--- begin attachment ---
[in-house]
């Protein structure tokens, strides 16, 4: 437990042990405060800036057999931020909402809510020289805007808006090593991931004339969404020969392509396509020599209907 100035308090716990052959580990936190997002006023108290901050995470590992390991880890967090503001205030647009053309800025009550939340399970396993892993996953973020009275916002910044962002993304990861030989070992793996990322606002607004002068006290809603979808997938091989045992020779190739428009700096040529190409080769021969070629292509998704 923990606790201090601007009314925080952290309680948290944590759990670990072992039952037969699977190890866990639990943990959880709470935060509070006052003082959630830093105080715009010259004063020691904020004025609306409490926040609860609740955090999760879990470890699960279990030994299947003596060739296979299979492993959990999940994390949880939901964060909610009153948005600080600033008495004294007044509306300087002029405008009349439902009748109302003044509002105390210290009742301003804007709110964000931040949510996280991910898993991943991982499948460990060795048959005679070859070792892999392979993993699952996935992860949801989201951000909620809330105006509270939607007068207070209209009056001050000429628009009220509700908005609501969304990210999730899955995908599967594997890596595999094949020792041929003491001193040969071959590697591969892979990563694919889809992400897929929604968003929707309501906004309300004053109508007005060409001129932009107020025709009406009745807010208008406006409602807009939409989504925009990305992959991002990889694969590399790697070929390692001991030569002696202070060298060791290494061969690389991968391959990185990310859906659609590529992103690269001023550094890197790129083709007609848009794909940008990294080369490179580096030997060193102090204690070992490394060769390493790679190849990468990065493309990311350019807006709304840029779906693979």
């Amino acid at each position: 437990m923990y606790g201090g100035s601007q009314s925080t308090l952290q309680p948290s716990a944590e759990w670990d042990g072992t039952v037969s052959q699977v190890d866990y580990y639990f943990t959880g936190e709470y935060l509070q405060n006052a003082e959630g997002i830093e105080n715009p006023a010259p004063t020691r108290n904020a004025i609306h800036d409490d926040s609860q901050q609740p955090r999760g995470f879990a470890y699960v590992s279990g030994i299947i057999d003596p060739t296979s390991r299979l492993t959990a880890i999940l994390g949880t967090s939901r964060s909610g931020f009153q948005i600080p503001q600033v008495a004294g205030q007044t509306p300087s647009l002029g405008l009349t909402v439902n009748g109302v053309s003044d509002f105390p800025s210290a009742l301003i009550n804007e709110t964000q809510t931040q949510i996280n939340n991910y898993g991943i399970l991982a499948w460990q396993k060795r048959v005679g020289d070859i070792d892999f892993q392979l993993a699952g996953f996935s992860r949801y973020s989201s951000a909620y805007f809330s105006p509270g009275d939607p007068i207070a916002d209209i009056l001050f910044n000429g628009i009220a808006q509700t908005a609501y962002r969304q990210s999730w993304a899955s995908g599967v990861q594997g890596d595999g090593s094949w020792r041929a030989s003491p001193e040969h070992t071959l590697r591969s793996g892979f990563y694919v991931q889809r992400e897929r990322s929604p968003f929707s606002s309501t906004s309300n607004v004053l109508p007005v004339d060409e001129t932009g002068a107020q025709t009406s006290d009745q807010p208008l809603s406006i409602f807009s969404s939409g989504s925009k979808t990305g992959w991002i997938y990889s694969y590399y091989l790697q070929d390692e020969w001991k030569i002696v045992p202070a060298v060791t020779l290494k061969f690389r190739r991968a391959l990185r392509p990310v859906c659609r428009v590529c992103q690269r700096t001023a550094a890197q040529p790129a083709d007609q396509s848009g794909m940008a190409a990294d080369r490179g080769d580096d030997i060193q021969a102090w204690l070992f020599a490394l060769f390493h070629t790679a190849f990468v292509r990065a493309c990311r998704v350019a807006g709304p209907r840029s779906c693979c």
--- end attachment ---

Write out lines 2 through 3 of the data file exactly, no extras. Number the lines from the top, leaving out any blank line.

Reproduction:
């Protein structure tokens, strides 16, 4: 437990042990405060800036057999931020909402809510020289805007808006090593991931004339969404020969392509396509020599209907 100035308090716990052959580990936190997002006023108290901050995470590992390991880890967090503001205030647009053309800025009550939340399970396993892993996953973020009275916002910044962002993304990861030989070992793996990322606002607004002068006290809603979808997938091989045992020779190739428009700096040529190409080769021969070629292509998704 923990606790201090601007009314925080952290309680948290944590759990670990072992039952037969699977190890866990639990943990959880709470935060509070006052003082959630830093105080715009010259004063020691904020004025609306409490926040609860609740955090999760879990470890699960279990030994299947003596060739296979299979492993959990999940994390949880939901964060909610009153948005600080600033008495004294007044509306300087002029405008009349439902009748109302003044509002105390210290009742301003804007709110964000931040949510996280991910898993991943991982499948460990060795048959005679070859070792892999392979993993699952996935992860949801989201951000909620809330105006509270939607007068207070209209009056001050000429628009009220509700908005609501969304990210999730899955995908599967594997890596595999094949020792041929003491001193040969071959590697591969892979990563694919889809992400897929929604968003929707309501906004309300004053109508007005060409001129932009107020025709009406009745807010208008406006409602807009939409989504925009990305992959991002990889694969590399790697070929390692001991030569002696202070060298060791290494061969690389991968391959990185990310859906659609590529992103690269001023550094890197790129083709007609848009794909940008990294080369490179580096030997060193102090204690070992490394060769390493790679190849990468990065493309990311350019807006709304840029779906693979």
């Amino acid at each position: 437990m923990y606790g201090g100035s601007q009314s925080t308090l952290q309680p948290s716990a944590e759990w670990d042990g072992t039952v037969s052959q699977v190890d866990y580990y639990f943990t959880g936190e709470y935060l509070q405060n006052a003082e959630g997002i830093e105080n715009p006023a010259p004063t020691r108290n904020a004025i609306h800036d409490d926040s609860q901050q609740p955090r999760g995470f879990a470890y699960v590992s279990g030994i299947i057999d003596p060739t296979s390991r299979l492993t959990a880890i999940l994390g949880t967090s939901r964060s909610g931020f009153q948005i600080p503001q600033v008495a004294g205030q007044t509306p300087s647009l002029g405008l009349t909402v439902n009748g109302v053309s003044d509002f105390p800025s210290a009742l301003i009550n804007e709110t964000q809510t931040q949510i996280n939340n991910y898993g991943i399970l991982a499948w460990q396993k060795r048959v005679g020289d070859i070792d892999f892993q392979l993993a699952g996953f996935s992860r949801y973020s989201s951000a909620y805007f809330s105006p509270g009275d939607p007068i207070a916002d209209i009056l001050f910044n000429g628009i009220a808006q509700t908005a609501y962002r969304q990210s999730w993304a899955s995908g599967v990861q594997g890596d595999g090593s094949w020792r041929a030989s003491p001193e040969h070992t071959l590697r591969s793996g892979f990563y694919v991931q889809r992400e897929r990322s929604p968003f929707s606002s309501t906004s309300n607004v004053l109508p007005v004339d060409e001129t932009g002068a107020q025709t009406s006290d009745q807010p208008l809603s406006i409602f807009s969404s939409g989504s925009k979808t990305g992959w991002i997938y990889s694969y590399y091989l790697q070929d390692e020969w001991k030569i002696v045992p202070a060298v060791t020779l290494k061969f690389r190739r991968a391959l990185r392509p990310v859906c659609r428009v590529c992103q690269r700096t001023a550094a890197q040529p790129a083709d007609q396509s848009g794909m940008a190409a990294d080369r490179g080769d580096d030997i060193q021969a102090w204690l070992f020599a490394l060769f390493h070629t790679a190849f990468v292509r990065a493309c990311r998704v350019a807006g709304p209907r840029s779906c693979c």